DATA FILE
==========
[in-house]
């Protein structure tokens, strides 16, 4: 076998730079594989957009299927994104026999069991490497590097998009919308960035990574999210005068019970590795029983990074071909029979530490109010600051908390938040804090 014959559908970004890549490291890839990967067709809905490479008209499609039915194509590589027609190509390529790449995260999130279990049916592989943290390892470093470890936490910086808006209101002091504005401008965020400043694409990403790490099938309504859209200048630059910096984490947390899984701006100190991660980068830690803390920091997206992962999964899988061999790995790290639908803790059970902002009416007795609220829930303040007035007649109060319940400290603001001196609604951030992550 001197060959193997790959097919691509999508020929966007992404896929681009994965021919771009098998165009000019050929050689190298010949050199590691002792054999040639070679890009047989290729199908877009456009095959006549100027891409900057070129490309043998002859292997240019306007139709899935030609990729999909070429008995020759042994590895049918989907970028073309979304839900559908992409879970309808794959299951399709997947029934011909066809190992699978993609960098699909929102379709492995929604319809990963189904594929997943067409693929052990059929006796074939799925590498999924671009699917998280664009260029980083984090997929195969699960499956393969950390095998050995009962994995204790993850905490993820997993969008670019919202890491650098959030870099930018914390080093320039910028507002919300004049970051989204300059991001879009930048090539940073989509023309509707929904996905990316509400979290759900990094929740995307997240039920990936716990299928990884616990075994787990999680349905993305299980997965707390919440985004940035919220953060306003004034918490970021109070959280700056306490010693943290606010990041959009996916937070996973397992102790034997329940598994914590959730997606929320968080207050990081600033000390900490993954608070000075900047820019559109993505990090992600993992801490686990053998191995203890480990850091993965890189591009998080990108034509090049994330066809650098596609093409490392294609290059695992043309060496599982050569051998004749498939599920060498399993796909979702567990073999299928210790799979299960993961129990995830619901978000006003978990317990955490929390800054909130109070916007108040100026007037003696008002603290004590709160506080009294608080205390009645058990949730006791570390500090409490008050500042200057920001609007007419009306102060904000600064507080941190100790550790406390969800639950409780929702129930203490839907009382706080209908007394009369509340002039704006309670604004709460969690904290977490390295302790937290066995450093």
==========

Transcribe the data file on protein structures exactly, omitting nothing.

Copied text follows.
[in-house]
């Protein structure tokens, strides 16, 4: 076998730079594989957009299927994104026999069991490497590097998009919308960035990574999210005068019970590795029983990074071909029979530490109010600051908390938040804090 014959559908970004890549490291890839990967067709809905490479008209499609039915194509590589027609190509390529790449995260999130279990049916592989943290390892470093470890936490910086808006209101002091504005401008965020400043694409990403790490099938309504859209200048630059910096984490947390899984701006100190991660980068830690803390920091997206992962999964899988061999790995790290639908803790059970902002009416007795609220829930303040007035007649109060319940400290603001001196609604951030992550 001197060959193997790959097919691509999508020929966007992404896929681009994965021919771009098998165009000019050929050689190298010949050199590691002792054999040639070679890009047989290729199908877009456009095959006549100027891409900057070129490309043998002859292997240019306007139709899935030609990729999909070429008995020759042994590895049918989907970028073309979304839900559908992409879970309808794959299951399709997947029934011909066809190992699978993609960098699909929102379709492995929604319809990963189904594929997943067409693929052990059929006796074939799925590498999924671009699917998280664009260029980083984090997929195969699960499956393969950390095998050995009962994995204790993850905490993820997993969008670019919202890491650098959030870099930018914390080093320039910028507002919300004049970051989204300059991001879009930048090539940073989509023309509707929904996905990316509400979290759900990094929740995307997240039920990936716990299928990884616990075994787990999680349905993305299980997965707390919440985004940035919220953060306003004034918490970021109070959280700056306490010693943290606010990041959009996916937070996973397992102790034997329940598994914590959730997606929320968080207050990081600033000390900490993954608070000075900047820019559109993505990090992600993992801490686990053998191995203890480990850091993965890189591009998080990108034509090049994330066809650098596609093409490392294609290059695992043309060496599982050569051998004749498939599920060498399993796909979702567990073999299928210790799979299960993961129990995830619901978000006003978990317990955490929390800054909130109070916007108040100026007037003696008002603290004590709160506080009294608080205390009645058990949730006791570390500090409490008050500042200057920001609007007419009306102060904000600064507080941190100790550790406390969800639950409780929702129930203490839907009382706080209908007394009369509340002039704006309670604004709460969690904290977490390295302790937290066995450093």